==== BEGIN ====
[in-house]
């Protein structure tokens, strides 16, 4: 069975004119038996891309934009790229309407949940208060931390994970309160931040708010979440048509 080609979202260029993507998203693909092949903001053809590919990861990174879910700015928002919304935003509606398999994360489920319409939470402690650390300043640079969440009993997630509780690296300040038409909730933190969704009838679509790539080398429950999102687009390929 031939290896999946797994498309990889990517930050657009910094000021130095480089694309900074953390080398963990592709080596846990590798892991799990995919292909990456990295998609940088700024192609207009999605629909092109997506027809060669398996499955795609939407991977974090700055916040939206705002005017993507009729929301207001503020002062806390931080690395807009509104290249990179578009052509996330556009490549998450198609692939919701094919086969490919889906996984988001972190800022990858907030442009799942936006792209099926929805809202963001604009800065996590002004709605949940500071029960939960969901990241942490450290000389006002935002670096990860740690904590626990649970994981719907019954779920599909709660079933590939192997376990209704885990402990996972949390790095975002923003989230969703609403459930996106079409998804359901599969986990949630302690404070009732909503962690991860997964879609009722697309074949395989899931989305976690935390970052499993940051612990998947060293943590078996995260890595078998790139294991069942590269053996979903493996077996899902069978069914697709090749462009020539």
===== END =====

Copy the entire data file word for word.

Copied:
[in-house]
């Protein structure tokens, strides 16, 4: 069975004119038996891309934009790229309407949940208060931390994970309160931040708010979440048509 080609979202260029993507998203693909092949903001053809590919990861990174879910700015928002919304935003509606398999994360489920319409939470402690650390300043640079969440009993997630509780690296300040038409909730933190969704009838679509790539080398429950999102687009390929 031939290896999946797994498309990889990517930050657009910094000021130095480089694309900074953390080398963990592709080596846990590798892991799990995919292909990456990295998609940088700024192609207009999605629909092109997506027809060669398996499955795609939407991977974090700055916040939206705002005017993507009729929301207001503020002062806390931080690395807009509104290249990179578009052509996330556009490549998450198609692939919701094919086969490919889906996984988001972190800022990858907030442009799942936006792209099926929805809202963001604009800065996590002004709605949940500071029960939960969901990241942490450290000389006002935002670096990860740690904590626990649970994981719907019954779920599909709660079933590939192997376990209704885990402990996972949390790095975002923003989230969703609403459930996106079409998804359901599969986990949630302690404070009732909503962690991860997964879609009722697309074949395989899931989305976690935390970052499993940051612990998947060293943590078996995260890595078998790139294991069942590269053996979903493996077996899902069978069914697709090749462009020539």